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Moving Garlic On

OK, second noob question this morning but I'm learnign as I'm goign along. A couple of weeks ago I planted cloves of garlic into 9cm pots. I know this was probably too late and won't yield as good a crop as if I had planted in winter but I didn't know, I assumes as they were selling it it could be planted. Now they've done well int he post so far and they have shoots on of between 3 and 4 inches and growing rapidly!

Shoul dI move them on now into the ground? And if so where should I put them? I'm not sure if they have any 'predators' I get a lot of birds in my garden, big ones, wood pigeons and pheasants will they pull them up? I can put them in my fruit cage with fruit bushes and shallots if that will be better.

Just looking for a little advice, thanks!



  • figratfigrat Posts: 1,619
    I'd get them out. They like a sunny spot, well drained soil. I don't have pigeon problems, but I guess if you've got a suitable spot in your frt cage that would be fine.
  • saltskisaltski Posts: 50

    Thanks for the advice, I'll get them in the ground tomorrow afternoon.

  • Peat BPeat B Posts: 441

    I plant the garlic out as soon or as near to as soon as poss., after they're starting to sprout. I have some, in pots out in the green house right now, and as the weather is improving right now, I shall have to get them in the ground before it warms up too much. As for 'the right time',

    It all depends on where you are in the country. I am up in Northumberland, and the growing season is much shorter that  down south. Perhaps about 6 to 8 weeks behind, and shorter season accordingly. As this year has been all 'roots up' with the 6 month winter we've had, I really do not expect too much from the lotty at all ! This year will be relegated to a learning curve, lost seeds, failed compost and good exercise !

    Good luck with whatever you do, you'll need it !


    Cold frames !  THAT'S the answer !!


  • saltskisaltski Posts: 50
    Cold frames !  THAT'S the answer !!


    I agree, I don't have a greenhouse so this seems like the best option for me ATM.

  • My daughter buys her garlic bulbs from the Isle of Wight Garlic farm which advocate two planting times, autumn and early Spring, it depends on the variety of garlic you plant as some are classified as soft neck and some as hard neck. They do not recommend starting garlic off under cover, just straight in the ground where they are going to grow. I am trying half of mine in the ground and half in large containers outside this year to see if that makes any difference to my crops as mine have never done as well as my daughter's. Both soft and hard necks are up and growing well. Garlic does not like excessive wet so my crop last year was paltry, fingers crossed it does better this year.

  • Hi I purchased bulbs that were sprouting on Tuesday and put them straight into the ground when I got home..... I know this may sound a silly question as its my first time growing them as well but how do you know when they are ready to harvest? I have been led to believe when I bought them that when the greenery has gone brown its time or that you can leave them for next year if the bulbs are not big, would love to know if this advice was correct? Pleased with myself that I have planted them in a sunny well drained border I covered them in rotted manure and is it true you occasionally water them with tea?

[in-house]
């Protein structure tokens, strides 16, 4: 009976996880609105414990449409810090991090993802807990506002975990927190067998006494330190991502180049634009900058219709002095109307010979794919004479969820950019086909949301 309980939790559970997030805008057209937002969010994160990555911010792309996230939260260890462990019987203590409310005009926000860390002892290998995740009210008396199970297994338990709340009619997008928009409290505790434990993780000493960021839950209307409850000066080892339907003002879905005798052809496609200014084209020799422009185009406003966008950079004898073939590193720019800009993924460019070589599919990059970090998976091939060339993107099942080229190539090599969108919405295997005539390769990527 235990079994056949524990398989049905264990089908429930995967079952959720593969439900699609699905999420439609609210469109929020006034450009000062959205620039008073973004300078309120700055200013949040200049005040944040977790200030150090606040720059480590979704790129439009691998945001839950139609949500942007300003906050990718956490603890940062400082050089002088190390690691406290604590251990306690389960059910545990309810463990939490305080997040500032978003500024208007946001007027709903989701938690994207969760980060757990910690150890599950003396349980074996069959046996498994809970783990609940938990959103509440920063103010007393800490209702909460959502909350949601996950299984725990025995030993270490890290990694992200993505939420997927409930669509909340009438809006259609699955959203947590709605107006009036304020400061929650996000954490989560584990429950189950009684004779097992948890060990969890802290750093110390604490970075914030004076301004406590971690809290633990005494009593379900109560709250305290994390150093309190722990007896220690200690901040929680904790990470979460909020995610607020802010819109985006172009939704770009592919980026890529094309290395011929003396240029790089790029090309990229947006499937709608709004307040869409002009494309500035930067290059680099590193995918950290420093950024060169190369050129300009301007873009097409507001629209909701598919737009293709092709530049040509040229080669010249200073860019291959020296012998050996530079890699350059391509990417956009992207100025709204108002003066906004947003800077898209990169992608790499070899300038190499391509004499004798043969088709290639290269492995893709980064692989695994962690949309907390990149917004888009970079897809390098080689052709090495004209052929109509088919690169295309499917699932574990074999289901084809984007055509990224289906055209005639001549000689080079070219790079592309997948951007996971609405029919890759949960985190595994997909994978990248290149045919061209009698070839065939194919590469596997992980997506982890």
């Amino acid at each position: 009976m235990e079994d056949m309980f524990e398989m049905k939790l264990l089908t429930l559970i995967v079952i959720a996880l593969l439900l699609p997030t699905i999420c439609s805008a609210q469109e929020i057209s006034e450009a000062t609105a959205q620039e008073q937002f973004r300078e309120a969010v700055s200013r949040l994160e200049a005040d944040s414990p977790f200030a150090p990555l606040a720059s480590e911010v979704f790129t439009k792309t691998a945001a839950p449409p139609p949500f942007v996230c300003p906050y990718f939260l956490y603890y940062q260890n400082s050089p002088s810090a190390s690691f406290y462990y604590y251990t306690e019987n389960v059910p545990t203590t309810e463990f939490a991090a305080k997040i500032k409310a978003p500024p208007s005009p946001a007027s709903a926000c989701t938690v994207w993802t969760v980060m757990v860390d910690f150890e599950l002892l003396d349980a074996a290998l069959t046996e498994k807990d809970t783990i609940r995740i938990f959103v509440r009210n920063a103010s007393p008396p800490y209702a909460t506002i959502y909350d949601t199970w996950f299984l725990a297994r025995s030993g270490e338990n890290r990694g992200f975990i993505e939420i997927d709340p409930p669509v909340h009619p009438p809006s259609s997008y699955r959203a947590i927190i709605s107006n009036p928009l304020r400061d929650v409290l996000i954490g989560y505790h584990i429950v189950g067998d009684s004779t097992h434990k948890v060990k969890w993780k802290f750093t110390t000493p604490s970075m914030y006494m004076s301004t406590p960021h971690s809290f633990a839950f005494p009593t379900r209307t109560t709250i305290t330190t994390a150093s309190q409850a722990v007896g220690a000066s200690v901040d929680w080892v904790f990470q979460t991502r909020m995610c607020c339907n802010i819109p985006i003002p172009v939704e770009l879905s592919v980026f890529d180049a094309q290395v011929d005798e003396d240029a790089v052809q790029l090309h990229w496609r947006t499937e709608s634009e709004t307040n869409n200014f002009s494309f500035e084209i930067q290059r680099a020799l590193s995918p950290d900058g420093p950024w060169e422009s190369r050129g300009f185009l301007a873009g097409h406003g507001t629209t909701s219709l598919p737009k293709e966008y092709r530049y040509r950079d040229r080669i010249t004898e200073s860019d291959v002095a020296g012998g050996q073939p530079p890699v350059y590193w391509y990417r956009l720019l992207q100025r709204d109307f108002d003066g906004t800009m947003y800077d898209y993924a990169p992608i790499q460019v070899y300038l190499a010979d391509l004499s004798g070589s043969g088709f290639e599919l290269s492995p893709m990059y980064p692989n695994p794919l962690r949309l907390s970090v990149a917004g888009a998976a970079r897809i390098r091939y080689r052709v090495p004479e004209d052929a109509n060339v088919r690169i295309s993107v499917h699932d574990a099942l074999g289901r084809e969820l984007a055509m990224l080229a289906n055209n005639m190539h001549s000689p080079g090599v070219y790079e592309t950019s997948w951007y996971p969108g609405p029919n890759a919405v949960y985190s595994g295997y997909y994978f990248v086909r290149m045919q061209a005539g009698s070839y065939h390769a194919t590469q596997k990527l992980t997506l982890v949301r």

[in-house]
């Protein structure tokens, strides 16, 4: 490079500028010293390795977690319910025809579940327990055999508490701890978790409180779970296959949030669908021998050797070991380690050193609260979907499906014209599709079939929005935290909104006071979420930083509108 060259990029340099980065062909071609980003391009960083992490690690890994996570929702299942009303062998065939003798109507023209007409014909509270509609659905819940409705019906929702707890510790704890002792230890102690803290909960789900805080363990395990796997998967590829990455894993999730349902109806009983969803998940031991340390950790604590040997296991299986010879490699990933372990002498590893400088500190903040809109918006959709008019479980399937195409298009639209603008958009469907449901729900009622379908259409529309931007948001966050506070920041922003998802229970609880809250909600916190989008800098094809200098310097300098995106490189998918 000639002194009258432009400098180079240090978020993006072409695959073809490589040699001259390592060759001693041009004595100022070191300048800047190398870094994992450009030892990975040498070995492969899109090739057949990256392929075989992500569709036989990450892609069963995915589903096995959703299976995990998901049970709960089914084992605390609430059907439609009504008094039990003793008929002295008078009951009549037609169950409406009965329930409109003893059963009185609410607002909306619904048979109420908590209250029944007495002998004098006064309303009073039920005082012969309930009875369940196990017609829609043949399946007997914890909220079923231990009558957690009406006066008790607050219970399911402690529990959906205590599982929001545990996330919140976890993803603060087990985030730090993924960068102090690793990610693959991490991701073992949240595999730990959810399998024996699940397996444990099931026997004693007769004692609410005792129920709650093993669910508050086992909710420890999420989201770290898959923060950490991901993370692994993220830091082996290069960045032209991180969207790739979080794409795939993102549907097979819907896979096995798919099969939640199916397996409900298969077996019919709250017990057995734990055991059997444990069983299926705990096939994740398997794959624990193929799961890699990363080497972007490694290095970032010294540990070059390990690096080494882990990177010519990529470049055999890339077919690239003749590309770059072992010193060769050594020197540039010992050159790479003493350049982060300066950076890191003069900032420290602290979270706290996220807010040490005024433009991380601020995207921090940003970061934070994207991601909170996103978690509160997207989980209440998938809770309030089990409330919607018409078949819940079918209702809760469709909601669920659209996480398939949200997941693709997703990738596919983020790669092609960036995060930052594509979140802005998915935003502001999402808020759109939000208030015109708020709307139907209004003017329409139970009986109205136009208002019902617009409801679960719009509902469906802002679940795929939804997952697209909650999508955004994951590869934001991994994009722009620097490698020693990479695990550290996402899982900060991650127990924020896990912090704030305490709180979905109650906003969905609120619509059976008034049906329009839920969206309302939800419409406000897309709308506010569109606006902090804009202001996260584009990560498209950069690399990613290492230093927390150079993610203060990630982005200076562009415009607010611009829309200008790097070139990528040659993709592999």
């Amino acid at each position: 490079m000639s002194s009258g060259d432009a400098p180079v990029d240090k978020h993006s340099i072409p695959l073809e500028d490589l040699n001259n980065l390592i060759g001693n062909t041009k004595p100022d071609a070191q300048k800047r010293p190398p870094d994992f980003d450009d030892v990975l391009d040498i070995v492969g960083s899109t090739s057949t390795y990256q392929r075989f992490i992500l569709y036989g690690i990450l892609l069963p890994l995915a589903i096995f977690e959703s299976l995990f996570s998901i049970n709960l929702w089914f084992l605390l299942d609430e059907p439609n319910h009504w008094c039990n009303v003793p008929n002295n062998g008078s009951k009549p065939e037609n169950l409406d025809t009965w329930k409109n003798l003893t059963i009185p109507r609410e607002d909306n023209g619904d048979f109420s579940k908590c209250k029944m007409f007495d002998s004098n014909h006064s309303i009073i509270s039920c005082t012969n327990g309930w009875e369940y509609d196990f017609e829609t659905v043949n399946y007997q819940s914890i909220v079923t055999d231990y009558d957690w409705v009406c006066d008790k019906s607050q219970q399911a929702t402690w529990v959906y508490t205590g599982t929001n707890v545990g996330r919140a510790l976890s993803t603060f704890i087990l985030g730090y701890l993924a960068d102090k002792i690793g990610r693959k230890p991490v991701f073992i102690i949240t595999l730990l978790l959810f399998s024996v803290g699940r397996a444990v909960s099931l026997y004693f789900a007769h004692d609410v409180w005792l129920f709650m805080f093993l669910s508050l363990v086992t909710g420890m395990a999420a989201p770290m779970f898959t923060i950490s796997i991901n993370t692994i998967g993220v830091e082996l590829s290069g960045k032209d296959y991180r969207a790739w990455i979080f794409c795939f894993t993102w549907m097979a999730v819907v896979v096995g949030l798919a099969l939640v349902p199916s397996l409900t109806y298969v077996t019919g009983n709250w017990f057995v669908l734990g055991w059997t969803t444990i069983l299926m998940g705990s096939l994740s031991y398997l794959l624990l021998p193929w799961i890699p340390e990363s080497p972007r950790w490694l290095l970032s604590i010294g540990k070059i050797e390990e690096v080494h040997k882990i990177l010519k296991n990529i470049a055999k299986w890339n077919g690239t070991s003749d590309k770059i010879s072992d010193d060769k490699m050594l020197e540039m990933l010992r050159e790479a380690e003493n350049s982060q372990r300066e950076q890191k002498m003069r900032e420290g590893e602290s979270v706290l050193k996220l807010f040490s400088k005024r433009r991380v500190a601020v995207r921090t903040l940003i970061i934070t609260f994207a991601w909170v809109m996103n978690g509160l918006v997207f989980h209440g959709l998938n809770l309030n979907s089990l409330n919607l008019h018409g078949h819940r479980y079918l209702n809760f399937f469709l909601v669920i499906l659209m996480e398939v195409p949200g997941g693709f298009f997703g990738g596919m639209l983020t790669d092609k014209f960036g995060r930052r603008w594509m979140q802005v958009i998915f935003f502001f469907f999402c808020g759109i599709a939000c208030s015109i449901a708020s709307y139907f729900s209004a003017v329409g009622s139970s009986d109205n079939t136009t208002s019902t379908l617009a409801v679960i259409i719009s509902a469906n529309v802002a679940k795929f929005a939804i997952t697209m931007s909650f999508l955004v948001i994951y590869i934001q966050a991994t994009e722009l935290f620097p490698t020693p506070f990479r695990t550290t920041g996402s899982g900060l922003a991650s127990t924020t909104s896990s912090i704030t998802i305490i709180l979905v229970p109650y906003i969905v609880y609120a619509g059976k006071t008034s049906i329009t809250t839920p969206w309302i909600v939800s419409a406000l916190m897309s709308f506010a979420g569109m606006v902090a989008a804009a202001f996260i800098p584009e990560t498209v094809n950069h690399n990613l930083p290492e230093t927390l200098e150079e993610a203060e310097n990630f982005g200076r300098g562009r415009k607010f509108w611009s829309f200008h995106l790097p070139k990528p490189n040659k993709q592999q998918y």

• Matty2Matty2 Posts: 4,817

    Garlic is a hardy plant and does not need to be nursed. It was eaten in hundreds of years ago by the poorer people in this country.

    They are hungry plants so need a liquid feed every now and again. They are ready to harvest when, like onions the green leaf has died down.. Then they need to go in a cool dry place for a while but do not take the leaves off as they then die back and help the flavour of the bulbs.

    You did the right thing Annie to put them straight in. They also need to be planted about 2ins deep, deeper than onions.

    Good luck

  • Thanks Matty.... I am looking forward to my first harvest, I think I have put them in deep enough it was around 6"?image

  • TootlesTootles Posts: 1,469
    I'm doing an experiment with some in the greenhouse and some outside. A kind advisor on hear told me that they need a good blast of cold to split and become lots of little cloves. If they are too warm they just grow into a single big clove. I was a bit late putting them in but am hoping the recent chills will have forgiven my delay!
  • Peat BPeat B Posts: 441

    It has been said that for a good hoodwink of the garlic into thinking it's winter, pop them into the freezer for a few days. THIS will let them know who's boos,  , and then , on a cold and miserable day, put them  to ground , and watch , and wonder  at the resiliance of this wonderful plant !  The Romans knew what they were doing !  

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